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Rogers, Telus and Bell Network Performance Compared: Montreal, Toronto, Vancouver [u]

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RootMetrics has published a study of wireless network performance from Rogers, Telus and Bell in three major Canadian cities: Montreal, Toronto and Vancouver.

Their study conducted over 47,000 call, data and text tests to compare the networks at different times of the day, essentially replicating real-world behaviour. Their conclusion:

In the cities we visited, all three carriers shined during call and text testing, but the data speeds we found were especially impressive. For consumers who want fast downloads or uploads, consider this: The average download and upload speeds we found on each carrier’s LTE network in all three cities were faster than the speeds we’ve found in many major cities in the US and UK.

The average download speeds across all network technologies (not purely LTE) ranged from Bell’s speedy 19.3 Mbps in Toronto to Rogers’ blazing-fast 33.0 Mbps, also in Toronto. The average upload speeds we found were likewise impressive. On the low end, Rogers registered an impressive 6.9 Mbps on average in Vancouver, while Bell and Telus each had average upload speeds a tick above 13.0 Mbps in Montreal.

Screenshot 2013 11 05 12 09 31

Below are the “Rootscore Award Winners” for each city:

Last month, PCMag completed an extensive nationwide speediest of our Canadian networks and crowned Rogers as having the fastest network, which is similar to what RootMetrics discovered.

Update: Here’s further clarification from RootMetrics on their testing in regards to Bell and Telus, via email:

We have done extensive analysis on this since we noticed the deltas and knew that Bell and Telus shared the same RAN network. This is important because they only share the RAN network, but they have separate transport and separate core networks. In checking this with latency and TraceRt related tests, we noticed that their performances were different: for instance, we observed quite different RTT delays and different number of hops between the client and the server – and we repeated these tests twice (once using AWS servers on West Coast and once using local speed servers in Canada).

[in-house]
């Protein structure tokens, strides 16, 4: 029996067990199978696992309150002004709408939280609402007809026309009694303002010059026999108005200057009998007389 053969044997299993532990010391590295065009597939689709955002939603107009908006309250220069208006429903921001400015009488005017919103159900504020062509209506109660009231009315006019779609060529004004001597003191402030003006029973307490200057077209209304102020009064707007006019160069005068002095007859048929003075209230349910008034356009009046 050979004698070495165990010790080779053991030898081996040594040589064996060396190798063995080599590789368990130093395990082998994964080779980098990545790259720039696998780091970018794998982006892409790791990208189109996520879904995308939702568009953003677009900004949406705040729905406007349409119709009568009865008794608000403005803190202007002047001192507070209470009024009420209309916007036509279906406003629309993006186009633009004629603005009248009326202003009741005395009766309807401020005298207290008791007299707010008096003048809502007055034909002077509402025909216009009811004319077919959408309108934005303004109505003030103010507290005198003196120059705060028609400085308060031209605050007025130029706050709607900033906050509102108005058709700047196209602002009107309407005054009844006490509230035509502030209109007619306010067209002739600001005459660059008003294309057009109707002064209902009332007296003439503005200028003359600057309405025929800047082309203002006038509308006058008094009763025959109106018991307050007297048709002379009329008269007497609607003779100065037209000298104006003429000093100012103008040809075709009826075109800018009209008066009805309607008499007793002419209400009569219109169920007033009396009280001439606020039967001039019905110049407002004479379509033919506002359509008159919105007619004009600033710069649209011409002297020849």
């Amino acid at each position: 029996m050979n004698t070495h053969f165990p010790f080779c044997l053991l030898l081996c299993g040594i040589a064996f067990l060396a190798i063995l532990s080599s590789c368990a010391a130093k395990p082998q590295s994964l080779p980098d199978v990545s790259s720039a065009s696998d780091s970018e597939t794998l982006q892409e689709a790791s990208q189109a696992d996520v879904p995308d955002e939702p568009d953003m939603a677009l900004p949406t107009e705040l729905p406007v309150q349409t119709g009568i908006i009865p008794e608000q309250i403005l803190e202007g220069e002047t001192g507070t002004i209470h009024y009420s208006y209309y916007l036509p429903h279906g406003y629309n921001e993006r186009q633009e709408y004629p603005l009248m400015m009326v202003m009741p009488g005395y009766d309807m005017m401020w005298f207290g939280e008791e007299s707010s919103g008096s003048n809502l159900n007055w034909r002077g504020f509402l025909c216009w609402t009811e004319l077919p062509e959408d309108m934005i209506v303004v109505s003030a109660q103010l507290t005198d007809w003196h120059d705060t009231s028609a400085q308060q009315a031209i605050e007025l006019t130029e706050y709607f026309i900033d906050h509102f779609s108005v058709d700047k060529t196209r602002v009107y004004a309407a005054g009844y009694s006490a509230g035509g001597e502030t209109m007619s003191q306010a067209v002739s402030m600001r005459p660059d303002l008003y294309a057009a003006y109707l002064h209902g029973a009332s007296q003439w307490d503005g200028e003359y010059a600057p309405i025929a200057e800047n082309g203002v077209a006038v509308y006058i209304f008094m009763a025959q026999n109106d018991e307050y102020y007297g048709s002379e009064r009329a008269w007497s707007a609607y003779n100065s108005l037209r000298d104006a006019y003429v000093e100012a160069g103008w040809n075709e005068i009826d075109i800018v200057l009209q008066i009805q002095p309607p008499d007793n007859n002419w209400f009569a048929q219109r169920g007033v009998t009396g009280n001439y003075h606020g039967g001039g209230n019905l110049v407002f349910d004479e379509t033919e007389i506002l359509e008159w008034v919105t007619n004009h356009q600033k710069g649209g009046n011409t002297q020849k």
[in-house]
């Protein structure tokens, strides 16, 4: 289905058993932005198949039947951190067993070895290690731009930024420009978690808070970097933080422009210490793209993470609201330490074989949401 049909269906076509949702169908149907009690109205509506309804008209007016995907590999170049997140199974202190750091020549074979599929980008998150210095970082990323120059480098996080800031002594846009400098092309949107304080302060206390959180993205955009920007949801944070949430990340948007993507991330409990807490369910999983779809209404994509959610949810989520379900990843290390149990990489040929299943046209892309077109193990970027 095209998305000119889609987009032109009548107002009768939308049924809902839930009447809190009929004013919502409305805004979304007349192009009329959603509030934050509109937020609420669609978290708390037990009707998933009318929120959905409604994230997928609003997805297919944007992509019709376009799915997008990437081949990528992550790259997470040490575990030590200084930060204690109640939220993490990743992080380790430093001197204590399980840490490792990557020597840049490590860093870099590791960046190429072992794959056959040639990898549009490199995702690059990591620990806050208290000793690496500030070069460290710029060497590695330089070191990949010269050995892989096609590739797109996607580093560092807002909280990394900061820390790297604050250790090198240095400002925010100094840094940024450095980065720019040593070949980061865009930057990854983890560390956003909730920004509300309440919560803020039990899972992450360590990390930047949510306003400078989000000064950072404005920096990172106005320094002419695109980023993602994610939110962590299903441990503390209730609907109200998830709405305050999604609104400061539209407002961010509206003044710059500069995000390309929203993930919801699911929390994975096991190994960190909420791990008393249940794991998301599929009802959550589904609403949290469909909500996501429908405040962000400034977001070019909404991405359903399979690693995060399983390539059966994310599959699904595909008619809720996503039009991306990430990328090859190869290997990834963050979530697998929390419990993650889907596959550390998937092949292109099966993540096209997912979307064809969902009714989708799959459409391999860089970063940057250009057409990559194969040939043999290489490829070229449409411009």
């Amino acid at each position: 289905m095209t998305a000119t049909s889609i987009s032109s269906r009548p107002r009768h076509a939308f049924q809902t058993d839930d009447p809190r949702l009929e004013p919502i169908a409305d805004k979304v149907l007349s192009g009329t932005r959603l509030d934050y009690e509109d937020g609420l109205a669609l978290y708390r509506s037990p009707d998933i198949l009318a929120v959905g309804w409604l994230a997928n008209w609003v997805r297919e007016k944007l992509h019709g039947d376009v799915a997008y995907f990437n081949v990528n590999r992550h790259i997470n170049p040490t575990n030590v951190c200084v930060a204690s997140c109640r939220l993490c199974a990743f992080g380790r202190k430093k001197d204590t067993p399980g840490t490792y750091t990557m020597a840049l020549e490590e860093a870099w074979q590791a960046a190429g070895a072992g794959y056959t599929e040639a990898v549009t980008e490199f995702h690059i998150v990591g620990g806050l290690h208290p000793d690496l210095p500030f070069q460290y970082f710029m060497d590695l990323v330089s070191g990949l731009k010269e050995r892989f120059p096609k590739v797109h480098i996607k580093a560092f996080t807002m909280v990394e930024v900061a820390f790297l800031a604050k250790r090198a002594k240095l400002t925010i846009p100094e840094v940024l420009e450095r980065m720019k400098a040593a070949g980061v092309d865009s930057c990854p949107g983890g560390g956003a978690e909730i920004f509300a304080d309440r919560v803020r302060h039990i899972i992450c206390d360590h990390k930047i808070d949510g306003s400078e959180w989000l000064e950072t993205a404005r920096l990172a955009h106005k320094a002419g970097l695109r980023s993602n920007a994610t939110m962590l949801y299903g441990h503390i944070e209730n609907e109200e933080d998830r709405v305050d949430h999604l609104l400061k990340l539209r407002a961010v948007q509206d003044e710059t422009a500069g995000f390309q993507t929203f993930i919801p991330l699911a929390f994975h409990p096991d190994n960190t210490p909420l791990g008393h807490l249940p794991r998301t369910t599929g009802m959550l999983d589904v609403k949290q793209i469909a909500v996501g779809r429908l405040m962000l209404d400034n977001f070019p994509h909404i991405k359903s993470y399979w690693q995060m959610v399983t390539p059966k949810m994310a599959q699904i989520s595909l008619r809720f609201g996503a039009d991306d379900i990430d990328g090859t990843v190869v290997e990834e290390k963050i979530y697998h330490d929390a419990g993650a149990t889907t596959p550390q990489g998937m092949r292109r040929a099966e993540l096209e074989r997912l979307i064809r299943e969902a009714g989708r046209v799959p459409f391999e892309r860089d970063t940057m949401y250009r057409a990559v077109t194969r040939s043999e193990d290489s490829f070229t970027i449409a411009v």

Additionally, Bell and Telus do not share HSPA/LTE network everywhere: we have seen that Bell has additional bands (namely 2600 MHz) in Toronto area that Telus customers don’t have access to.

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  • Bowserm

    Pretty interesting considering TELUS rents their lines from Bell

  • John

    The bar scores are inconsistent with the text conclusons. Not sure this article makes sense without furter interpretation.

  • Al

    The text refers to speed. The bar graphs refer to reliability.

  • NotARogersEmployee

    Click on the report and then click on the city and it’ll show you the charts that better align to the text conclusions you’re referring to.

  • SV650

    Or in western Canada, where the backbone is owned by Telus……

  • willzzz88

    Perhaps someone more technical can answer this but from what I’ve read (howardforums) online Bell does the East and Telus does the West in Canada. They use a MOCN (Multiple Operator Core Network) technology on their Huawei/Nokia Siemens Networks (Quebec) RAN in which in each others territory they get the data at the point of presence/mobile switching centre level (POP/MSC) instead of each cell site which dramatically reduces costs for Bell/Telus. (The active equipment in Vancouver is TELUS’es for example but it also broadcasts Bell’s UMTS MNC-MCC. The data traffic from a Bell user on the UMTS RAN is actually sent through TELUS equipment and connected to Bell’s RAN at the MSC/switch level. It’s opposite in Toronto for example.) In reality in Canada there are TWO national carriers (Rogers and Bell/Telus).

  • Just updated the post with more info from RootMetrics in regards to Telus/Bell.

  • Chek

    I got up to 69Mbps down here in montreal with Fido and 9.5Mbps up

  • da Boss

    I’m with Rogers high speed, probably the fastest internet in Canada. My Ping average is around 8-14 (can get as low as 6), my download speed ranges from 30-60mbps on average (can get as high as 90mbps), my upload sped ranges from 4-5 (but can get as high as 8 mbps). Pretty good, slightly higher than what i had with Bells fastest internet. Yet to test Telus, but suspect that it will be less than satisfactory.

  • Tim

    I find it more interesting that the first iphone had data speeds not much better than a dial up modem and a short time later my phone can move data faster than my broadband internet connection.

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